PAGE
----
One thing that struck me over and over was how hospitable the people in Guatemala were. Our first two days in Caquiton Chiacal the women made us a wonderful lunch with either turkey or chicken legs, potatoes, broth, and freshly made corn tortillas. We weren't expecting such a wonderful lunch from them and our team had packed stuff for sandwiches which we didn't end up using.
A couple of the women working on rolling out the tortillas.
Making the corn tortillas is a lot of work. They had a lot of corncobs hanging up to dry. We tried to ask how many corncobs there were and I don't remember how many they told us but it was in the hundreds.
Once the corn (maize) is dry they remove what they need and then shuck the corn by hand. We got to try shucking the corn and it is hard to do! The Kekchi women are quite good at it but we of course struggled. Some of the kernels were really hard to get off. Layla really enjoyed it and was quite disappointed when we were finished shucking all the corn. None of the parts of the corn get wasted. The dried kernels are ground up to make flour and then used to make tortillas. The remaining part is used to help keep the cooking fire burning.
Nkele (the girl in the picture with the blue shirt and the hat) was in charge of facilitating the activities with the kids. Sidewalk chalk was a really big hit and got played with every day we were there.
We introduced hop scotch to them and the first day they weren't very sure about it. But by our third day the Kekchi children were trying to draw their own hop scotch games. The kids also started to try and count in English. All of us were able to count in Spanish and a few times the Kekchi children would count in Kekchi. It was fun trying to teach the children some English words and I tried to learn some Kekchi words. They laughed at me since I wasn't getting it quite right but I knew I wouldn't be able to pronounce their words the right way. But at least I gave it a shot!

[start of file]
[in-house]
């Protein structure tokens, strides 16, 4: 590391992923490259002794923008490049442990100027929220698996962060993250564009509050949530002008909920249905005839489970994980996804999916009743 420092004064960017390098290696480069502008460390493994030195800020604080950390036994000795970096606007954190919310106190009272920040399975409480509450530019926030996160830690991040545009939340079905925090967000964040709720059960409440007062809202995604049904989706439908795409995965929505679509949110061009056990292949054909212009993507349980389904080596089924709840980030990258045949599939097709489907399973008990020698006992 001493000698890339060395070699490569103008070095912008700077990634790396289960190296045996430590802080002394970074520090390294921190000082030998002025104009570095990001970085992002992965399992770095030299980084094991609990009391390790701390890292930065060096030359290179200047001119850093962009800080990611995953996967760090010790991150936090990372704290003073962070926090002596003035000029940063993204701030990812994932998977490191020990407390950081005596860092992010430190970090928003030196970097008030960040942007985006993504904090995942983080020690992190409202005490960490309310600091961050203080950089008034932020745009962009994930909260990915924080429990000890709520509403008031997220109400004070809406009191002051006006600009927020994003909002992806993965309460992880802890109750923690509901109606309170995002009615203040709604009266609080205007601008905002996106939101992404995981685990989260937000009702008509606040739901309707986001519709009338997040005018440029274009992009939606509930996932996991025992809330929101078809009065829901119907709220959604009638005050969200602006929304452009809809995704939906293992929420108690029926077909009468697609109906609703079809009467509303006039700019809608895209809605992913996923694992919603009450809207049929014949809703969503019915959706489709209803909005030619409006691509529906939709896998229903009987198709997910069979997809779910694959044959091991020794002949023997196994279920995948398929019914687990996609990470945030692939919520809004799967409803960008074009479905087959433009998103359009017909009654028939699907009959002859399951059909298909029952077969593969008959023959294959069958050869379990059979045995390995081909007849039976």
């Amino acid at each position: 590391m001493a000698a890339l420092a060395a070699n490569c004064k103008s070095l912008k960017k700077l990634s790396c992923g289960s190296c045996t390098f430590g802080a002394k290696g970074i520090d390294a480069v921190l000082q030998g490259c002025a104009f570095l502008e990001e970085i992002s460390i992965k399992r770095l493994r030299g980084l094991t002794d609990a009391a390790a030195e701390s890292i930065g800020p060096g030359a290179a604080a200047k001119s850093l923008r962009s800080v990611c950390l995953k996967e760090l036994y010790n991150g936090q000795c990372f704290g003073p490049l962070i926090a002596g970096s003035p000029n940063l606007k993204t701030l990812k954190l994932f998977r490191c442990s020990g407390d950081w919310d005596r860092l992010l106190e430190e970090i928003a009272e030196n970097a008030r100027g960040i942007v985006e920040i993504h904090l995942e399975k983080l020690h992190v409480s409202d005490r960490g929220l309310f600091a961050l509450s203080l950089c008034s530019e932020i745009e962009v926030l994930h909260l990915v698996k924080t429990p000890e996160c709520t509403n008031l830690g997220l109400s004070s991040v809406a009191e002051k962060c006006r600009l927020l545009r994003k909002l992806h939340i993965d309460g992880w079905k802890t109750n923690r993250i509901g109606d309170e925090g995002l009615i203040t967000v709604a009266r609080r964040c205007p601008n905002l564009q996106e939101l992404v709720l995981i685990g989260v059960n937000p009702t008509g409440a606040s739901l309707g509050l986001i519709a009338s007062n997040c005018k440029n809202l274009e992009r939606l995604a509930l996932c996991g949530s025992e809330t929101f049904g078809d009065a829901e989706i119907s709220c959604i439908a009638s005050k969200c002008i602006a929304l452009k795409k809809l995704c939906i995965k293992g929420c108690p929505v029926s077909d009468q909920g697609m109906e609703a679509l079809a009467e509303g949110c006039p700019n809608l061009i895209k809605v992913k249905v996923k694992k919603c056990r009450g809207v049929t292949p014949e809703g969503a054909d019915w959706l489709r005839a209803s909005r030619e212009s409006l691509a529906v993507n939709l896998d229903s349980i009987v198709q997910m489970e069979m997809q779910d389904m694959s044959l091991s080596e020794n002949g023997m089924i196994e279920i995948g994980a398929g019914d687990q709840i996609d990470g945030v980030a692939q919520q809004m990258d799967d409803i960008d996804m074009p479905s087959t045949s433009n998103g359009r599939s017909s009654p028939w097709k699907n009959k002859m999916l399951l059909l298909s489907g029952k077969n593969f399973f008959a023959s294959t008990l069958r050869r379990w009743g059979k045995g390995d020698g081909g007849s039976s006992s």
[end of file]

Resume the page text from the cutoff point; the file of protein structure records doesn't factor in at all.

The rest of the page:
The pastor's wife tried to teach Layla how to balance a jug on her head. They had some small plastic jugs that the young girls could practice with.
There was a lot of tickling and giggling. Some of the older girls loved to carry Sanaa and Layla around. Layla didn't really like to be held by anyone except for the girl in this picture that is tickling her.
Another activity that Nkele had was making bead bracelets and necklaces. This was a huge hit. After the younger girls made theirs some of the older girls and even the women jumped in and made some bracelets and necklaces!
Bubbles were another big hit and the kids would run around chasing the bubbles as they floated through the air. I think bubbles are a hit with any and all children!
There was a lot of soccer playing. Layla didn't really participate in it since I think the kids ran too fast for her, but Sanaa had a lot of fun kicking the ball back and forth with other kids.
Even the adults got into playing some soccer with the kids!
Watching Sanaa and Layla play with the kids was a lot of fun. They didn't need to know the language at all. Just playing catch, kicking balls, chasing bubbles, drawing with chalk, etc. was all the children needed and they all had a blast playing together. The girls were sad when our last day came to go Caquiton Chiacal. They had played with these kids for nearly three days and they were now their new best friends and it's always hard to leave good friends even if you don't speak their language.
Sanaa really liked the turkey leg but wasn't a big fan of the corn tortilla.
The picture below is a shot of the lunch that they served us. Fresh corn tortillas, potatoes, either a turkey leg or chicken leg and broth.
I've often talked about how amazing Sanaa and Layla did on our trip and how flexible they were. Our bathroom arrangement while in Caquiton Chiacal (and other villages) was just another example of how adventurous the girls were. We used an outhouse and it wasn't fancy at all. The first day the girls weren't too sure about it, but after that they could care less and got use to using outhouses whenever we were out at a village.